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The National Police Federation, the union representing RCMP officers, is pushing back against a ban on police displaying "thin blue line" symbols, including uniform patches, while on duty. The ban was announced on Sunday.
The RCMP did not provide a specific reason for banning the symbol other than stating "it is not an approved symbol and is not to be worn on our uniform or displayed on other equipment." The RCMP did acknowledge, however, that the "thin blue line" is an increasingly recognizable symbol of "solidarity and support for police."
NPF President Brian Sauvé criticized the move in a letter, stating “officers in this day and age especially in the RCMP are an extremely diverse group that reflect all communities, that reflect all walks of life, so we should, as a group, embrace what makes us united." He described the symbol as "important and selfless," and further criticized the RCMP for not consulting with the union prior to banning the symbol.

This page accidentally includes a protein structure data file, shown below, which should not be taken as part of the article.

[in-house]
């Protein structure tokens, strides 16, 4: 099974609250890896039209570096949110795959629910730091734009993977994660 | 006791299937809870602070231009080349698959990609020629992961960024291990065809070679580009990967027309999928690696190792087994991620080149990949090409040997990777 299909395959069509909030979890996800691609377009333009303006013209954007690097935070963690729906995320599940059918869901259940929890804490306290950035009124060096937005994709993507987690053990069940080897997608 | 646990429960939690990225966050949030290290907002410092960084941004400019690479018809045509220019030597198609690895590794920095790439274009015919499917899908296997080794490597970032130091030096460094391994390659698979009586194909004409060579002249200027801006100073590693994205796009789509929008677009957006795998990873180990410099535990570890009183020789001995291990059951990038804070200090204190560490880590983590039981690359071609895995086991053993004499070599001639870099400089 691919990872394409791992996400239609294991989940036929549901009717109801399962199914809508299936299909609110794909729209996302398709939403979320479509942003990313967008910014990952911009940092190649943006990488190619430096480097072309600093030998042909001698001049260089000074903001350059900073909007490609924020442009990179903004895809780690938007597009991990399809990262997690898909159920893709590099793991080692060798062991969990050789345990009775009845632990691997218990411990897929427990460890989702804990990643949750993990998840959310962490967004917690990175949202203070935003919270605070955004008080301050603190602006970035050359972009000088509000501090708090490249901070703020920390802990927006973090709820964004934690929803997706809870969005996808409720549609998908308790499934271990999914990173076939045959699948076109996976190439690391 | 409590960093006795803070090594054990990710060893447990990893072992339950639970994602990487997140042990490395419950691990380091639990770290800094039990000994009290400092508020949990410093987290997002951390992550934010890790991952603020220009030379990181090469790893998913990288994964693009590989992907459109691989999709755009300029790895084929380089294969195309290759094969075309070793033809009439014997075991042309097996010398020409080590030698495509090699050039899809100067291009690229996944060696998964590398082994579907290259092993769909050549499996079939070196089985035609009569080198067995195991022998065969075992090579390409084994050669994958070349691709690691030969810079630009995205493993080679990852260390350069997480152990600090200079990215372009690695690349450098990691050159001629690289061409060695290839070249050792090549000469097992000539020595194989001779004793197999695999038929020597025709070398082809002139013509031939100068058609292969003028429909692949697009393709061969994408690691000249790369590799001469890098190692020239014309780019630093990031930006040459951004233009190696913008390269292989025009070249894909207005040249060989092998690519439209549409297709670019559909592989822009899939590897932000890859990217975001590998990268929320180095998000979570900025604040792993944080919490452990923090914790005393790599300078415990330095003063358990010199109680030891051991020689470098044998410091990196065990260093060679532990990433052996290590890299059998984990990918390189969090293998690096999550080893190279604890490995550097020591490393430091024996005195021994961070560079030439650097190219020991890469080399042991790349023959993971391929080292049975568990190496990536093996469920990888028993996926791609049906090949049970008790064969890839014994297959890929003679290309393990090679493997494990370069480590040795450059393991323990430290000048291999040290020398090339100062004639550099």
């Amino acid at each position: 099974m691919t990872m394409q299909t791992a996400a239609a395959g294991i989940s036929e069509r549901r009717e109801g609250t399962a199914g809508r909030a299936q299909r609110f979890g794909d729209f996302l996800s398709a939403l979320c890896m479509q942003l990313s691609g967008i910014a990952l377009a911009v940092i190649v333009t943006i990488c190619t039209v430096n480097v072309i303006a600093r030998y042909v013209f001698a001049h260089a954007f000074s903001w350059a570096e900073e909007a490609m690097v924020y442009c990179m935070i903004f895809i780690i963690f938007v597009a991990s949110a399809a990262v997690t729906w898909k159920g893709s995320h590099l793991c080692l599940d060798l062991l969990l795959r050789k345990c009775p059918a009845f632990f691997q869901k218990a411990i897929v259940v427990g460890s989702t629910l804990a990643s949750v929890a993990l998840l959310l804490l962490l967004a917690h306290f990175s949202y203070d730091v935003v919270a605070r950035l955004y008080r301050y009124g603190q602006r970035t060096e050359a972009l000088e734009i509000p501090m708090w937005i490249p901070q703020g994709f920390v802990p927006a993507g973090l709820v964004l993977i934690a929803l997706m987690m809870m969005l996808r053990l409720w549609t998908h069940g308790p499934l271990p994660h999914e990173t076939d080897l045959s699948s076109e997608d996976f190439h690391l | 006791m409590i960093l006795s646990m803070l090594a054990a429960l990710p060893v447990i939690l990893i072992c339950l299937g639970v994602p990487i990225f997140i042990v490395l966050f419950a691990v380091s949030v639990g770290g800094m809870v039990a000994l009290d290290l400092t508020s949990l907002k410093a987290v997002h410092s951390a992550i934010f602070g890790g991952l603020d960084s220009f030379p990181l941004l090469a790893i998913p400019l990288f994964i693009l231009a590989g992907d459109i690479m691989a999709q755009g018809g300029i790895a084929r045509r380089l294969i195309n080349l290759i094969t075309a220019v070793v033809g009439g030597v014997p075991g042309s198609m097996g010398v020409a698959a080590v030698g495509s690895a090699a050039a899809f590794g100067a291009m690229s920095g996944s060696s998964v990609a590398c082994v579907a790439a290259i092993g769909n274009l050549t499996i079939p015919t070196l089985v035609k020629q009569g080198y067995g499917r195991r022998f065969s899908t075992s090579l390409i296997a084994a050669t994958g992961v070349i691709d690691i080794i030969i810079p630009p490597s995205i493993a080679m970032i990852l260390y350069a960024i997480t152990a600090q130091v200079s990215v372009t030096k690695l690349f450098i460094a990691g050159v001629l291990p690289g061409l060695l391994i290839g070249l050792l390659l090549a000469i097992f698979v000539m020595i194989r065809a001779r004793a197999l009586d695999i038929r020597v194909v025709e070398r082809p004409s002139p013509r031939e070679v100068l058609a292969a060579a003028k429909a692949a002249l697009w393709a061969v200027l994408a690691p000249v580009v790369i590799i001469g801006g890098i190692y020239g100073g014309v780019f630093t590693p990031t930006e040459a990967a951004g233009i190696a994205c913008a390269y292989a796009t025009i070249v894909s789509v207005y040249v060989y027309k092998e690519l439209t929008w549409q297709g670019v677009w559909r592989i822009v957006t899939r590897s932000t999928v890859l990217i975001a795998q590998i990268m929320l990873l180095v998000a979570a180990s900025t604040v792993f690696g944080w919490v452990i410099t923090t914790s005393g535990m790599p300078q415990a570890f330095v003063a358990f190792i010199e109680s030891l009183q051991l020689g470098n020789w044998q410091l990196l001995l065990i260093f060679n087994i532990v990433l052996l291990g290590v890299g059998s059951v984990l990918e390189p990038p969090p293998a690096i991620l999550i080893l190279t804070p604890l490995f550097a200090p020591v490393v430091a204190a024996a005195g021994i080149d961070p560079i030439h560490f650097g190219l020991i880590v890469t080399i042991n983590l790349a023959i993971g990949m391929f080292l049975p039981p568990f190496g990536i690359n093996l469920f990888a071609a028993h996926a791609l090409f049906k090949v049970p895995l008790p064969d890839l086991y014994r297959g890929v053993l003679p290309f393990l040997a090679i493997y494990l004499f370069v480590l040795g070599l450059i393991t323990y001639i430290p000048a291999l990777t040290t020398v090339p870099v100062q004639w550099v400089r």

Critics of the "thin blue line" symbolism have suggested that it is divisive and out-of-touch with how many communities feel about police, and that it creates an "us-vs-them" mentality where the lives of police officers are constantly at risk from the general population. Such expressions come amid a global movement to defund police departments, especially in North America, where they have faced widespread accusations of brutality and racism.
The NPF stated that they had already purchased "thin blue line" patches for all frontline police officers, which should be arriving in the coming weeks. The letter also encouraged officers to continue wearing the patches if they so please, going as far as to say the union will defend them against any disciplinary action.
The NPF called on its members to send them emails in support of the symbolism. They said they would share these responses on social media.